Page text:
A new Reformed Magazine

Right now you are looking at a first issue of a new periodical. Upon reading its title: ‘Reformed Continua’, you might wonder what the intentions are behind this magazine. While pondering, the title most likely left you with, at least, a few clues. As it refers to ‘being Reformed’, ‘continuation’, as well as implicating a steady flow of emerging future issues. In order to explain the purpose of this magazine, we will have to explore, a little, recent church history that took place in the Netherlands. It takes us to a synod held in the year 2005 at Mariënberg, a small village in Overijssel, a province in the east of The Netherlands.

This Synod of Mariënberg formulated the following decision: ‘The Reformed Churches (restored)of the Netherlands desire wholeheartedly to seek unity with all those who faithfully adhere to Holy Scriptures of the Old and New Testament as confessed in the Three Forms of Unity (the Belgic Confession, the Heidelberg Catechism, the Canons of Dordt) and the Church Order of Dordt.
In order to actively seek this unity this synod appointed deputies for ‘Contact with Churches Abroad’. Their mandate was, in line with the above, to seek and/or maintain contact with churches abroad. Initially this contact was to be sought with all those churches in correspondence with the Reformed Churches (liberated) of The Netherlands as assembled at the General Synod at Leeuwarden (1990).

This contact was established to inform these ‘foreign’churches about the necessity of the Liberation that took place in The Netherlands in 2003. Further, to convince these churches of the legitimacy of this act of Liberation. This act had the inevitable outcome that the bond of churches named ‘The Reformed Churches of the Netherlands’ now had to continue with the postfix ‘(restored)’. The deputies requested those ‘foreign-churches’ to recognize the Churches they represented as the lawful continuation of the Church of Christ. Its ‘legitimacy’ could only be concluded when the ‘act of Liberation’ was a result of their obedience to God’s Word, the binding to the Confessions, and upholding the Church Order of Dordt.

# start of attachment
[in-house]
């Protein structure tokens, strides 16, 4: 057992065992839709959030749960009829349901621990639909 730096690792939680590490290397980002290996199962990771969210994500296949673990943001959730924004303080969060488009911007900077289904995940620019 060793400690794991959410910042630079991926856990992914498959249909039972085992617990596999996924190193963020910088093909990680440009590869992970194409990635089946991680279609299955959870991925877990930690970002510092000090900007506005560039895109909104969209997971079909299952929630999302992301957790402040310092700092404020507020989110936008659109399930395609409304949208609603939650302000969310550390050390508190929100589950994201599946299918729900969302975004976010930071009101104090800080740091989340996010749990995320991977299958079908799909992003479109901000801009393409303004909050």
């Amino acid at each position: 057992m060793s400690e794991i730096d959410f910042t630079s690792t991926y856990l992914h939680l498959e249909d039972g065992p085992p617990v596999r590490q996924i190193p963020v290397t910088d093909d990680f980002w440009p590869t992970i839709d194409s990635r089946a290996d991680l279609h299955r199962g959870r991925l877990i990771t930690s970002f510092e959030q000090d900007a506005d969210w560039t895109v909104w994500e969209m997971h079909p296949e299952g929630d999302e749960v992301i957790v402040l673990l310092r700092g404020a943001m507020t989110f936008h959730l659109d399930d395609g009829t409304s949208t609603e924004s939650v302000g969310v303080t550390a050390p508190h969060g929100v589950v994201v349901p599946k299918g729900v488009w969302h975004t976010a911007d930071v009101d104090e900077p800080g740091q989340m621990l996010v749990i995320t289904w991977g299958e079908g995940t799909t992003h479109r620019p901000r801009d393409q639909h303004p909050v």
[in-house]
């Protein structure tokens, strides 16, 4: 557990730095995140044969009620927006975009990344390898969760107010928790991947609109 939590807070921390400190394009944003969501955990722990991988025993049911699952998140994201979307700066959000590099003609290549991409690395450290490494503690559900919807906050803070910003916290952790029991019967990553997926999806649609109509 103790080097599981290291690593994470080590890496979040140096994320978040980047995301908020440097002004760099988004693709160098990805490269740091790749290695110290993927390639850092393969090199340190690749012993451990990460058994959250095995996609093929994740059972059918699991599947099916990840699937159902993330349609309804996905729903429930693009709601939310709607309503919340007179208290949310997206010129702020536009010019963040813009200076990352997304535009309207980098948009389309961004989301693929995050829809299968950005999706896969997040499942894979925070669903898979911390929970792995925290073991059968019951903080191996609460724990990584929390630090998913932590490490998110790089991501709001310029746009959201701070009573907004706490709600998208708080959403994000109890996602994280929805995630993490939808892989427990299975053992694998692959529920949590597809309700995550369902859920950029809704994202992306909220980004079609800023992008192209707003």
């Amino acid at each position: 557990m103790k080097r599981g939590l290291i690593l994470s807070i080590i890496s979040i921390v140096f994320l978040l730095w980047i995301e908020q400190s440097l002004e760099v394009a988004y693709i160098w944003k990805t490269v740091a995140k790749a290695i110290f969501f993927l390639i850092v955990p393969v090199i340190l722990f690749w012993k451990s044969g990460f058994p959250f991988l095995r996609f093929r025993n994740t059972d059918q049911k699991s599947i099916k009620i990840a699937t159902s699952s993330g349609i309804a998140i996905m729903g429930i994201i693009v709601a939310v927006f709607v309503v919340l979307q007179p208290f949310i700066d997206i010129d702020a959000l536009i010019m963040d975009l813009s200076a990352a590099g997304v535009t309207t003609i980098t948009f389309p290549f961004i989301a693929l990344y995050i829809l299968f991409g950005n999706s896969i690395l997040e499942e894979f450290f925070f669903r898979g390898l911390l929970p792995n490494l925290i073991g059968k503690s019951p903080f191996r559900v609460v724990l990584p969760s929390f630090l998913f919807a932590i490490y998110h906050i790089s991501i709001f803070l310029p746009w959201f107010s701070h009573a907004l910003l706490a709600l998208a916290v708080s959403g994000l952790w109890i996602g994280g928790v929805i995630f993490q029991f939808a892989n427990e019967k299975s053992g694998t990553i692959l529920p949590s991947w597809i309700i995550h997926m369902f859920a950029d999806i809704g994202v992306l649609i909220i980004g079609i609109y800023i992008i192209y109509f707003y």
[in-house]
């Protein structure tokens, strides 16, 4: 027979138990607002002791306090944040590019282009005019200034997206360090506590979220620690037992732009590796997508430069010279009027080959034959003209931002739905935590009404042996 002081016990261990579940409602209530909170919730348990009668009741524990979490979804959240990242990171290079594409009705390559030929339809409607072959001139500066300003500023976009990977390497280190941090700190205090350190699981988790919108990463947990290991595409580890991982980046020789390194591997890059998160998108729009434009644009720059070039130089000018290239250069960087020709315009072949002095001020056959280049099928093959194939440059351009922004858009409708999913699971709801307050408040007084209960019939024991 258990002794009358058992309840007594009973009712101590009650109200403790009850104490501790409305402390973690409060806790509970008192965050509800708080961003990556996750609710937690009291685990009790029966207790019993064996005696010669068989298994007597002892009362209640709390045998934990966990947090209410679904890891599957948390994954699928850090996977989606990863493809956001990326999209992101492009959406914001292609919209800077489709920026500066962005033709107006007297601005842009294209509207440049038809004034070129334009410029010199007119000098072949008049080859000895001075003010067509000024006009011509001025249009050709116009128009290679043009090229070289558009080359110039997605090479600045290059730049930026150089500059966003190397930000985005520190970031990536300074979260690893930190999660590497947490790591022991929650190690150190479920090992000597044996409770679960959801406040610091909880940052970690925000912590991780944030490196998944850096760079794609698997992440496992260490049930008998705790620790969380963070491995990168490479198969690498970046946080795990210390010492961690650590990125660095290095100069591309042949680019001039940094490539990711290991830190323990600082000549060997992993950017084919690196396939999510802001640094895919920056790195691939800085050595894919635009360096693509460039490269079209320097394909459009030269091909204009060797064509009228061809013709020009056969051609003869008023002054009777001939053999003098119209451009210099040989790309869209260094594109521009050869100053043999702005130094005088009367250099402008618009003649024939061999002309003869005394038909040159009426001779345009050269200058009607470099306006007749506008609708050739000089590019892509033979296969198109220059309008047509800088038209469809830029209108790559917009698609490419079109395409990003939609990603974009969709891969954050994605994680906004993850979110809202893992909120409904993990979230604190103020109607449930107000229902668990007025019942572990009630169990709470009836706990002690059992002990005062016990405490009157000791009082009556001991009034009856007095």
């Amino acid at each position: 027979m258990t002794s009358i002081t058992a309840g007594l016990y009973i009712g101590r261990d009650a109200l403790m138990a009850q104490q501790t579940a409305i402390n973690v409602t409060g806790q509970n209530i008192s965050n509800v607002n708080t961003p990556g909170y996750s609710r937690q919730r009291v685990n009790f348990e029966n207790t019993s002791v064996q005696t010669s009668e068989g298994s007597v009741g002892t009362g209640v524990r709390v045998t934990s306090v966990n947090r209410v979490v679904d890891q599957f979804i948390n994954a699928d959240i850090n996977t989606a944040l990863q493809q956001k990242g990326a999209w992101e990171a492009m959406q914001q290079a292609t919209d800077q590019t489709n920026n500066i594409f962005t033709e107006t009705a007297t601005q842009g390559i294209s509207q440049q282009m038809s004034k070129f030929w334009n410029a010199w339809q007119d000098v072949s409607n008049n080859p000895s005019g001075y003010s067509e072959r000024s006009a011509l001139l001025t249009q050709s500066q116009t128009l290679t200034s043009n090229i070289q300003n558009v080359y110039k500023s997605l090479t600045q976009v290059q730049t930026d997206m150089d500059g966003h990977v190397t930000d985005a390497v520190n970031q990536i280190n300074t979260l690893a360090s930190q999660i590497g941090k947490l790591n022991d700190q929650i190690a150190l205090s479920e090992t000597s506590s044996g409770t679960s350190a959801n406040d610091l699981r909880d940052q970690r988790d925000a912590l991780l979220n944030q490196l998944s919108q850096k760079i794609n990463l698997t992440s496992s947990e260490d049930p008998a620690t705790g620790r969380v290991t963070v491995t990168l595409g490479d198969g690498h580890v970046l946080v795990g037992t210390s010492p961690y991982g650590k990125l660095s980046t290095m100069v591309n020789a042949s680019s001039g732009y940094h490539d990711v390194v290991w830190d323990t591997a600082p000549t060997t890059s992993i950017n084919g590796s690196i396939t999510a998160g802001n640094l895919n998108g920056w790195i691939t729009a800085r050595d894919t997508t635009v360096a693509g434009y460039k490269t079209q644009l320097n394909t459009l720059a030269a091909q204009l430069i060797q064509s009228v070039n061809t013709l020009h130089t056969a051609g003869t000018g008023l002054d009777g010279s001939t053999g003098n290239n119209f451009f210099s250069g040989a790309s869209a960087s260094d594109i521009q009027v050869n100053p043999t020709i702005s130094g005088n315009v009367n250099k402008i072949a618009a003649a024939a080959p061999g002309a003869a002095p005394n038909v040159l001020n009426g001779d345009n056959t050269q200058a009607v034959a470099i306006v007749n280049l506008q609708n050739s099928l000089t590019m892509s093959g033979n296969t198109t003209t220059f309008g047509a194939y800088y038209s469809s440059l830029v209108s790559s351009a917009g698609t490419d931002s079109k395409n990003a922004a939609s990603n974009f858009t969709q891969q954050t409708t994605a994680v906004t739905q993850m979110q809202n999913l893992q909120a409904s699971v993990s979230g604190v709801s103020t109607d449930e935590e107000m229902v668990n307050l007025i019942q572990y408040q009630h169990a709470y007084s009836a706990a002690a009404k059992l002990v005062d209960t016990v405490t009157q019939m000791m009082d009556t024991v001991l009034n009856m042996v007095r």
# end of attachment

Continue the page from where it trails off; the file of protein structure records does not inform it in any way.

The task of the deputies was clear: ‘seek and maintain contact with churches abroad’. However, soon they stumbled across the ‘language barrier’. At first this barrier was underestimated.
We knew that church-magazines issued in The Netherlands were read oversees as well. From this we assumed that enough information was passed on to others. In doing so deputies relied to much on the situation of their oversees relatives and acquaintances assuming that most people had the same access to information related to the Dutch churches. That this is not necessarily true for everyone was insufficiently realized. On top of this we insufficiently realized that many of the first Dutch emigrants that mastered the Dutch language have passed away. Thus giving place to the second (whose Dutch is still quite good), third (those that know some important words to get by), and even a fourth generation having little or no command of the Dutch language. Thus Dutch articles could only be read by some, by others with great difficulty or not at all. Thus leaving people ‘at a loss’ when it comes to being informed about the situation of Christ’s Church in The Netherlands.

Upon realizing this, the idea was conceived to issue a ‘magazine’ in the English language informing people about the Reformed Churches (restored), events leading to the above mentioned Liberation, as well as providing some background information concerning other developments in the Netherlands.
It is our intention to publish this magazine periodically. To start off we hope to do so twice a year, in July and December.

To accommodate to everyone that will read this magazine we make the assumption that little is known about the subjects covered as starting point. For this reason we start off with some general articles informing about the Reformed churches in The Netherlands. In this way, we hope, you will become more familiar with them.

It is our intention for future issues to cover issues such as:
- The history of the reformed churches
- Events leading to recent (2003) Liberation
- Information about the different local churches in the Netherlands
- Facts and figures in relation to the churches, its members and events
- The ministers
- The way the ‘bond of churches’ is organized
- The work of the different Synods
- The work of the various deputies
- The official church magazine ‘De Bazuin’ (transl. Clarion)
- Updates regarding contact with different churches around the globe
- And, the Lord willing, much more

To be able to reach everyone and to save costs it is our intention to distribute this magazine ‘digitally’ via e-mail. You are free to pass it on to other people that might be interested.

Joh. Houweling,